Wow. And do you think there is any hysteresis in the system? Does that wagon wheel you eat now add 1mm to your waist the next day?

    I think the best argument for your non-homeostasis hypothesis is that there is no real reason for the body to know exactly how much it weighs at any time. Biology does odd things, though- your limbs grow almost exactly the same length over a period of years, without any obvious way of comparing their lengths.

    This is one of two homeostatic problems that intrigue me. The other is whether it’s possible to make a paper aeroplane stable to straight line flight. It’s trivial to make a stable paper aeroplane, and if you make it accurately it will approximate a straight line in an average room. But a glider really only has one reference- the direction of gravity. And that is at right angles to any tendency to turn. Obviously I don’t mean stable to a compass direction- that needs a gyro or something. I mean a paper aeroplane that is geometrically stable to flying in a straight line when not perturbed- to have some aspect of its geometry that makes it tend towards straight flight rather than an arc. My instinct is that it can’t be done, and my instinct is also that you are right in that there is very little homeostasis in our weights too.

  2. Victor Venema Says:

    Exactly, there needs to be a feedback mechanism, but it will not work to do this by monitoring how much you eat. Feeling full is such a feedback for the short term, but clearly not enough.

    There needs to be a feedback mechanism that uses something like body fat percentage, but no longer works well for our modern life style. A lion is able to keep his weight stable without scale and caring about the fitting is its clothes.

    Replacing this internal feedback with a scale does sometimes work, I did it as a PhD student. But to be honest I felt horrible and nowadays wonder whether part of my cells were getting too little energy, while my fat cells were still doing quite okay.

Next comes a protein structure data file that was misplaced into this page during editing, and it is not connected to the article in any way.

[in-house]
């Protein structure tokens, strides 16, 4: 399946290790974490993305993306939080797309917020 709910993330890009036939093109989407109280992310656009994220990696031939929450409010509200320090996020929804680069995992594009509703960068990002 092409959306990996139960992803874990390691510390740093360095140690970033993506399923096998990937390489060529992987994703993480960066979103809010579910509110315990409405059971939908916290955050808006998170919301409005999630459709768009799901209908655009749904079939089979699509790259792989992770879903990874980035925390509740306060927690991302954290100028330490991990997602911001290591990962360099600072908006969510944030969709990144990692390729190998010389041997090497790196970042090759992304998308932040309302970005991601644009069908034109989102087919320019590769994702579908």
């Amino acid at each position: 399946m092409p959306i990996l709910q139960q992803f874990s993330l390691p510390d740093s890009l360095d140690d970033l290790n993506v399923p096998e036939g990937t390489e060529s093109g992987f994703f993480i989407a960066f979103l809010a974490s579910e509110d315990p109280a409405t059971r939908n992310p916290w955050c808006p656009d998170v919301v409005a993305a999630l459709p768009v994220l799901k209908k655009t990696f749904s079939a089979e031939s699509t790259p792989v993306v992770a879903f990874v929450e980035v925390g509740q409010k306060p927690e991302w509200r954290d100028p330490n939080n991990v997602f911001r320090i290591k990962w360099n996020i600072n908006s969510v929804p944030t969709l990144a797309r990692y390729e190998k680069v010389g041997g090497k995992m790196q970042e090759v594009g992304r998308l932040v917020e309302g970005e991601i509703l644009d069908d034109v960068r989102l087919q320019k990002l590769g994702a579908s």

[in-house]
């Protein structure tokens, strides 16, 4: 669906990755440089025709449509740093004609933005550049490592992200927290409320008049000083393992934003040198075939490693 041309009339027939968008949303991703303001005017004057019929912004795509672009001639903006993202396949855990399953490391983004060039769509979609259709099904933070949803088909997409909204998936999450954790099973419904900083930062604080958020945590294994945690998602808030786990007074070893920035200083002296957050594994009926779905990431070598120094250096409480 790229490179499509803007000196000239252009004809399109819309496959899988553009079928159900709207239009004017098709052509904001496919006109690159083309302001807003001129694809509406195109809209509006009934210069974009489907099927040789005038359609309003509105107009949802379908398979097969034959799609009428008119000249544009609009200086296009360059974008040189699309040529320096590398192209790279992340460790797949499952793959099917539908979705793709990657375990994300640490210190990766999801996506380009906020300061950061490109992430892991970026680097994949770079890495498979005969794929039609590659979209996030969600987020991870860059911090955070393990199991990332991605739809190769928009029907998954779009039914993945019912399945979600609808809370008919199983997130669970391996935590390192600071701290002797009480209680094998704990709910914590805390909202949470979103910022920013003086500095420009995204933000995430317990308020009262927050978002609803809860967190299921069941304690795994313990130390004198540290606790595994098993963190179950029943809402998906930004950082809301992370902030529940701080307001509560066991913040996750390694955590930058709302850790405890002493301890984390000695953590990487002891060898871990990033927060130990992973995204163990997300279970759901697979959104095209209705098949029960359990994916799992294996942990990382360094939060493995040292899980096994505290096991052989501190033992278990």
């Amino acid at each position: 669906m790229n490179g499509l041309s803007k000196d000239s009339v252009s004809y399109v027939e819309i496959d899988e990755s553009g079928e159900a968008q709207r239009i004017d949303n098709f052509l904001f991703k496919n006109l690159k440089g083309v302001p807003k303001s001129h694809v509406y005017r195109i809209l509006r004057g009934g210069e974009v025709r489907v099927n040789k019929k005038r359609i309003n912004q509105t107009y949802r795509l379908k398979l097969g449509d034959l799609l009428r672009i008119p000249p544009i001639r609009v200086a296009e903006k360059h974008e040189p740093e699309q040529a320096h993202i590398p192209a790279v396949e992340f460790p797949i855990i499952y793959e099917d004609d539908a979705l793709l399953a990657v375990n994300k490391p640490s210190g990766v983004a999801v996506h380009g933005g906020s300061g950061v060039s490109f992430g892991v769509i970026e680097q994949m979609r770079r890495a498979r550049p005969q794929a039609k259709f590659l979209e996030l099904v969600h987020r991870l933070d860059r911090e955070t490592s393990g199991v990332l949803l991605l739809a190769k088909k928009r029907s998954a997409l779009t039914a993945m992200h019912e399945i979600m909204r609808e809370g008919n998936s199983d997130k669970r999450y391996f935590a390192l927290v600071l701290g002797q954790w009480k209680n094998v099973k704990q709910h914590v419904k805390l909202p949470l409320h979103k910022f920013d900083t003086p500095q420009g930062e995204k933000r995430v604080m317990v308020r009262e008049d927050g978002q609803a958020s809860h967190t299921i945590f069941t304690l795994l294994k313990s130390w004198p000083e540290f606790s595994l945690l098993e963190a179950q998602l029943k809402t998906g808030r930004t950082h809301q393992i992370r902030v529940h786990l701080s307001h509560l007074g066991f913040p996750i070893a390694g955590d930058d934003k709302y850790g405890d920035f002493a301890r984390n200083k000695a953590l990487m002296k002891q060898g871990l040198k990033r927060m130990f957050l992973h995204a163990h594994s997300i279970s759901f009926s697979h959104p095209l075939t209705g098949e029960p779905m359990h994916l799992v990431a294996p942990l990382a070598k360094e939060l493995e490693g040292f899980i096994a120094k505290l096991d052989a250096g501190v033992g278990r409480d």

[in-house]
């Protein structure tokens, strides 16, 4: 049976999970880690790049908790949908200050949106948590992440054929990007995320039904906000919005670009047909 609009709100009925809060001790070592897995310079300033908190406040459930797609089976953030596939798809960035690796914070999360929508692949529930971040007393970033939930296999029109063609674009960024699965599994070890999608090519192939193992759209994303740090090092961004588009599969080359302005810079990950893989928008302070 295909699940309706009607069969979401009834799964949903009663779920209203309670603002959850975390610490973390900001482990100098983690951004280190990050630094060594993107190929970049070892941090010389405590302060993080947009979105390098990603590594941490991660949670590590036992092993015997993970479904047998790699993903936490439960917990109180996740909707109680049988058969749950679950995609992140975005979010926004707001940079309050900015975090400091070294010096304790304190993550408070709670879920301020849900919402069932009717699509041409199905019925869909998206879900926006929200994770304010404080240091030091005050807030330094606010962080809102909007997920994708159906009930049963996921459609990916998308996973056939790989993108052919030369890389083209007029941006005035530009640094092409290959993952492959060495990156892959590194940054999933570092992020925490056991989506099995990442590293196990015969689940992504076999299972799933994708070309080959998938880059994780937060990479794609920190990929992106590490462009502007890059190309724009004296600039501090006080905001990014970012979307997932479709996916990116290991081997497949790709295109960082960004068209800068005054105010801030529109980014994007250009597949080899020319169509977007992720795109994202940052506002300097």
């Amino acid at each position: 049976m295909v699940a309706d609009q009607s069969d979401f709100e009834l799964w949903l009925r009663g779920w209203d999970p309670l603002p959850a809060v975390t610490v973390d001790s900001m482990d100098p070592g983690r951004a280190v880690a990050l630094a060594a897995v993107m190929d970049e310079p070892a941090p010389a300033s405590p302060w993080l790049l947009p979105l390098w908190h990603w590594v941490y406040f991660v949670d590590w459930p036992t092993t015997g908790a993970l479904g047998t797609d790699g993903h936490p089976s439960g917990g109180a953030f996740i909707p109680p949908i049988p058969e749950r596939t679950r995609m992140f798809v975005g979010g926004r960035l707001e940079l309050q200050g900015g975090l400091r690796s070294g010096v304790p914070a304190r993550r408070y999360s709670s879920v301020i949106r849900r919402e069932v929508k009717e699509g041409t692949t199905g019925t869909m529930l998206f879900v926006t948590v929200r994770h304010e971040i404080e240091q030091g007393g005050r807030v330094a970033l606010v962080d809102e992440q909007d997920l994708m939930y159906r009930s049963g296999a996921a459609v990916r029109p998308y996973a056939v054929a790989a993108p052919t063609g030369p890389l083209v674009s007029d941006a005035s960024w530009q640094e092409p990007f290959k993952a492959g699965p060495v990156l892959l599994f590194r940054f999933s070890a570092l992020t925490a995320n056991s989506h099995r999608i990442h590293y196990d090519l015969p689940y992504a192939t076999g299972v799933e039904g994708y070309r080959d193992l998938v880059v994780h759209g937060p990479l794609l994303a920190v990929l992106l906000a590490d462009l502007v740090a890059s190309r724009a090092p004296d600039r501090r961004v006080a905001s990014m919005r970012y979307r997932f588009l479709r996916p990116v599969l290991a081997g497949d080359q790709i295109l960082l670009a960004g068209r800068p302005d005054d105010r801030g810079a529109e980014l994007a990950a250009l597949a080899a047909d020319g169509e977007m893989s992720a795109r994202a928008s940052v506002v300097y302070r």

We need to understand the feedback to get a real solution. This will be hard as long as overweight people are portrayed as sloths and the general advice is to “just” eat less and move more.

    • protonsforbreakfast Says:

      Victor. I do not know the secret of the lion or of animals in general. What I suspect is that for animals food is generally much harder to come by than it is for humans. And I can imagine that in a situation where if a human is working physically hard – perhaps requiring an additional one thousand kilo-calories per day – that a feedback system does operate but perhaps in the other way – stopping one from working too hard rather than eating too much.

      Also, perhaps there is an analogy with feedbacks in weather and climate. Feedback systems operate over a whole range of timescales from the short-term leptin-ghrelin system controlling hunger and appetite, to longer term effects associated with ageing and (in nature) famine.

      I seem to recall that even in old English literature such as the Canterbury Tales dating from ~ 1400 AD, some characters (e.g. the monk) were described as ‘fat’. So presumably being overweight is not an entirely modern phenomenon. So could it also be that a population as a whole contains individuals with a range of feedback settings that generate a range of weight responses to different environments.

      Anyway I have struggled with this my whole life and it seems that actually my experience is very normal. And I expect I will have to keep struggling at least until my stress levels subside. (94 months to go until pension day!).

      • Victor Venema Says:

        As far as I know lions hunt about twice a week. The rest of the time they just enjoy life in the shade of a tree. Like your calculation showed they would only have to hunt 1% more to look like an elephant after some time.

        Also hunter gatherers have quite a bit of free time, they should be able to gather or hunt a few percent more food and look like a wine-enjoying monk.

        Given that there are strong variations in the environment and you also have to survive a bad year (at least our ancestors did), it should be easy to eat a few percent more in an average year.

        I am also struggling with my weight. Clearly the feedback mechanism that once work no longer works for many of us. I would love to understand why. Chronic stress could be one option. If our bodies are in fight or flight mode it prioritises short-term survival and gives less resources to processes that are important for long-term health.